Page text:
Fast forward to Friday!

I received this photo in E’s (youngest daughter) school newsletter with the following caption: ‘The most exciting event of the week for 6th and 7th grade is a little hard to understand if you are not part of the Banff culture. If no one “signs the sheet” for an entire week in Mr. Crump’s World Culture class, he leads the class on a ukulele parade around the building.  Fun and quirky, but if it works…’

Ukulele Parade

I asked E about the Ukulele Parade and she says,”Oh! If no one has to sign the sheet (gets in trouble) then Mr. Crump takes us on a Ukulele Parade where we march, dance and sing through the school.” I couldn’t believe the timing of this information. You see, Mr. Joe Crump is doing something wonderful here. He is using a currency that is meaningful to the students rather than imposing his currency upon them. There is mutual respect happening here and the kids are responding positively. Now don’t get me wrong, I am aware that large schools don’t necessarily have the ability to have a ukulele parade but the teachers do have the ability to use currency which is important to the students. Then the teacher is part of what builds students up and not part of what tears them down or makes them feel inadequate or embarrassed.

I know many teachers practice positive classroom and student management. I love having the opportunity to showcase teachers doing awesome things. Mr. Crump renewed my spirit with his ukulele parade and I wasn’t even there.

We adults have the power to be a positive or negative influence on the children we are involved with. Childhood is hard; people can be mean. Be one of the people who builds up instead of destroys.

Gratitude and Giving Thanks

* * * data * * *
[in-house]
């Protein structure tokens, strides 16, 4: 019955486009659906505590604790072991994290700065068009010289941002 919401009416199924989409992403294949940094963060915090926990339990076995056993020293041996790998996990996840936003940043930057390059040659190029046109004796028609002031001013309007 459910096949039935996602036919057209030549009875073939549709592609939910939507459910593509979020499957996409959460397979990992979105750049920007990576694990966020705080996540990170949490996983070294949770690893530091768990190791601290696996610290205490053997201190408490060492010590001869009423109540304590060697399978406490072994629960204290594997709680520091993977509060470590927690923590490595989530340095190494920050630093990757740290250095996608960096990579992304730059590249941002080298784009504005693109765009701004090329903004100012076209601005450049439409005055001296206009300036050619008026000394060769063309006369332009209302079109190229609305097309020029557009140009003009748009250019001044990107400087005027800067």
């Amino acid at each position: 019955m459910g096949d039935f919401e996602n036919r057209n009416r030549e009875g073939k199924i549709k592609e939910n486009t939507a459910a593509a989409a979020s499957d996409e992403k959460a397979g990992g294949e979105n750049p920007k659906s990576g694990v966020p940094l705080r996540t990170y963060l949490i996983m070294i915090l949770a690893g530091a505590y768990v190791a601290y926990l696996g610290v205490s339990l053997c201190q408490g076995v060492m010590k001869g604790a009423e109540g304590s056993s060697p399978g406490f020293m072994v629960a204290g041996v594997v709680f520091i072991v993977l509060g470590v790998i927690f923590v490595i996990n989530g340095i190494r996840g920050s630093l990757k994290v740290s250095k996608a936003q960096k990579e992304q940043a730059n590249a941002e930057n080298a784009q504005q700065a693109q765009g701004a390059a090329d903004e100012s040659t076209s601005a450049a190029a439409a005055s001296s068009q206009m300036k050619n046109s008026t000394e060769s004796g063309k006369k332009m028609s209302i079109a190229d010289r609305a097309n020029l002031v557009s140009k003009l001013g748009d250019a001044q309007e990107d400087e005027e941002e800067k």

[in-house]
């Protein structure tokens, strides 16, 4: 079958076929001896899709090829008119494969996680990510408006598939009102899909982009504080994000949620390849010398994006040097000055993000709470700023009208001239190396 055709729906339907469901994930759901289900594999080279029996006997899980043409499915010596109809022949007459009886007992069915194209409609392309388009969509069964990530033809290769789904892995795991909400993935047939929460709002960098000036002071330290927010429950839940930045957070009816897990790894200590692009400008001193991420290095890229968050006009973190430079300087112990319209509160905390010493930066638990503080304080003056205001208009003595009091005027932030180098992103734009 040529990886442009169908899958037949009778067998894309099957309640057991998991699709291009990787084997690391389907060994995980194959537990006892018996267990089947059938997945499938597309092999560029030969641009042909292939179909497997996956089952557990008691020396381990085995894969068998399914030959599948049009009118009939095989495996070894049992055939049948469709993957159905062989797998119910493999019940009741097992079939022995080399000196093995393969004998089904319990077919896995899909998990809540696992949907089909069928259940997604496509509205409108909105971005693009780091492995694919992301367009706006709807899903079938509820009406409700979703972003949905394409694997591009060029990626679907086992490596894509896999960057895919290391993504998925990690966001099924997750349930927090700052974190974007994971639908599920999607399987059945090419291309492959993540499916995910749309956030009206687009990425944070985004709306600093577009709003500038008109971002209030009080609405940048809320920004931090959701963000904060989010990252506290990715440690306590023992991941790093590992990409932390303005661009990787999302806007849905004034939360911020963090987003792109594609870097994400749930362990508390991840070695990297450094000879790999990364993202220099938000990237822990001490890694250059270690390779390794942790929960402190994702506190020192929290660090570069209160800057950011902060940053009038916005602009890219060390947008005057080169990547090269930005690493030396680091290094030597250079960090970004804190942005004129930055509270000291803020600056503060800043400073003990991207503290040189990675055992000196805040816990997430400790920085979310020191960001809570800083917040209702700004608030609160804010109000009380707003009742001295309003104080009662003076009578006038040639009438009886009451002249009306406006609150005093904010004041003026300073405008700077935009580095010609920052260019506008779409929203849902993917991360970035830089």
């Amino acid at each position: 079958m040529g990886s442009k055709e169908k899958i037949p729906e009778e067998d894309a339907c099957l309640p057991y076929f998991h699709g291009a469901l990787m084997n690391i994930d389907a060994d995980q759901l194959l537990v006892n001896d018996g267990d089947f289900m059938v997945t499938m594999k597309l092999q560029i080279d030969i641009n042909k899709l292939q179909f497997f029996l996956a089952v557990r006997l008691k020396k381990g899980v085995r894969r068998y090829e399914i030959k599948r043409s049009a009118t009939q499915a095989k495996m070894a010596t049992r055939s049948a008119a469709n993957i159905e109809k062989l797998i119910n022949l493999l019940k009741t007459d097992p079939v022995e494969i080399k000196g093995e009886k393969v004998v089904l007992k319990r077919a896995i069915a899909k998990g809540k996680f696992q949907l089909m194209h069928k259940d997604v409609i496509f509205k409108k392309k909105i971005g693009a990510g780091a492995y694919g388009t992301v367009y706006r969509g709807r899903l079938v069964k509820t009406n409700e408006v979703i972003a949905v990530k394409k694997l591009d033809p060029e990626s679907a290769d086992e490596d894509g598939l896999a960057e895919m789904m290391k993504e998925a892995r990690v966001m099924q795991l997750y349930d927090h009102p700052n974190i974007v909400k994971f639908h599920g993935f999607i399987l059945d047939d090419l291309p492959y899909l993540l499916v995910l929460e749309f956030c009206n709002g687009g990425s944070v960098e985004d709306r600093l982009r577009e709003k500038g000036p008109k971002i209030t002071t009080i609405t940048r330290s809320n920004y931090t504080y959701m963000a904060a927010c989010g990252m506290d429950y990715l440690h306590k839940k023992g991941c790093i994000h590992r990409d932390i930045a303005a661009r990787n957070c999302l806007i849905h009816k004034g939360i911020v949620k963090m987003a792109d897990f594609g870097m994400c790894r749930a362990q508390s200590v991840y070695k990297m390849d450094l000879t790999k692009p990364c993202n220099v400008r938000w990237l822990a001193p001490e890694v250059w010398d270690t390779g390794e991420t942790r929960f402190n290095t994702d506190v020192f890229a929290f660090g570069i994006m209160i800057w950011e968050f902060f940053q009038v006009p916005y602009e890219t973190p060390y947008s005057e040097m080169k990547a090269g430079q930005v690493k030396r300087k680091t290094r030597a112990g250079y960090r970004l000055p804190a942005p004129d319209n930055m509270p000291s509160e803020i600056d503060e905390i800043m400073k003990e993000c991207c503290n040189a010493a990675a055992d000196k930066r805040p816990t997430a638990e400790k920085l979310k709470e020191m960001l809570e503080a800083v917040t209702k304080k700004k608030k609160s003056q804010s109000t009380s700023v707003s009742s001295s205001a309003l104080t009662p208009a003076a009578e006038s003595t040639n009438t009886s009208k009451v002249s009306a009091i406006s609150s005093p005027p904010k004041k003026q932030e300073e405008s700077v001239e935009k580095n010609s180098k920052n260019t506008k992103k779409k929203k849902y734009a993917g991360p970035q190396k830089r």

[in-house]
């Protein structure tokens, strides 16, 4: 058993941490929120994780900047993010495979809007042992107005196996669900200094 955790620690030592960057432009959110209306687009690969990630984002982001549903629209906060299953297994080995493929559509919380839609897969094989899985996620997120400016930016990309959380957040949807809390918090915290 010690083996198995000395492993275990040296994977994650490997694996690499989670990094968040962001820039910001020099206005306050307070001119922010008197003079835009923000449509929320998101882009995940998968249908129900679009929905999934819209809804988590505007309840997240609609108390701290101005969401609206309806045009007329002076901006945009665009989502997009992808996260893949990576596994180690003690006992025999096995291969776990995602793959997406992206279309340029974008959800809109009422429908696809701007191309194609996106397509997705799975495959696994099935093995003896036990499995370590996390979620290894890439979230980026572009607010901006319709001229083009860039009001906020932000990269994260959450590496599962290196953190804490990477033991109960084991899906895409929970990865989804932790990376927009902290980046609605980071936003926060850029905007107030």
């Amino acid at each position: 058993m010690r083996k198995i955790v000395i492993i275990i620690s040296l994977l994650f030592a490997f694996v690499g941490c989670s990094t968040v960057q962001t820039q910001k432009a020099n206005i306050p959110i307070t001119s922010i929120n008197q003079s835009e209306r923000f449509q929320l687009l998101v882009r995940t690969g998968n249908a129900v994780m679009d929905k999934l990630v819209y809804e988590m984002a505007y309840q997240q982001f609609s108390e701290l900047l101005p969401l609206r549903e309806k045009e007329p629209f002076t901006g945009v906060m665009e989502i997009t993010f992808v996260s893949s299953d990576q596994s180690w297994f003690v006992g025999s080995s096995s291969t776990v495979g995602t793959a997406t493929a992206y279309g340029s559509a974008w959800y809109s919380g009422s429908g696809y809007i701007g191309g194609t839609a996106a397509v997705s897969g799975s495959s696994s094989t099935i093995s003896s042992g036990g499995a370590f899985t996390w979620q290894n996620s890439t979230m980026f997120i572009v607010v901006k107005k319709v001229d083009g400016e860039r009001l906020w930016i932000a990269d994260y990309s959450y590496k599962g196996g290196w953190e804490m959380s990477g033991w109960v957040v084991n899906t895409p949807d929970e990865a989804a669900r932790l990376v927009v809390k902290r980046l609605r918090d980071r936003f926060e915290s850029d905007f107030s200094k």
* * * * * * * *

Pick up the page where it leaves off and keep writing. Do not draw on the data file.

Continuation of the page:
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This photo was taken in 2011 at the National Association for Gifted Children conference in New Orleans, Louisiana. It is a photo of my eldest daughter with her first gifted teacher, Miriam Ellis of Woodvale Elementary School in Lafayette, LA. Mrs. Ellis is not only an amazing support system for the gifted learners in her class but also to the parents who are new to the gifted and talented universe. I have often thought of Mrs. Ellis as my years as a gifted advocate go by and I had hoped to see her one day to express my gratitude.

See, Mrs. Ellis had shown me it was possible to support a gifted learner academically, socially and emotionally. Mrs. Ellis had shown me simple acts of supporting the parents of gifted learners helped them to be more supportive of their children. She showed me how well teachers, students and parents can collaborate. A parent of gifted children herself, she knew how important it was for the parents of gifted students to feel supported. What Miriam Ellis didn’t know was she had been the catalyst for all my years as an advocate. I was fortunate because I had experienced gifted education could support the whole child and a great teacher could be a shining light for parents. We only had Mrs. Ellis for one year as we moved the next summer. Our experience the next fall was quite a departure from having Mrs. Ellis. The teacher didn’t understand our eldest and didn’t want to. The administration didn’t want to talk to us. I could not wrap my mind around how much our world had been turned upside down. I knew it didn’t have to be this way and I knew I would work to do something about it and I hope I have made some small dent along the way.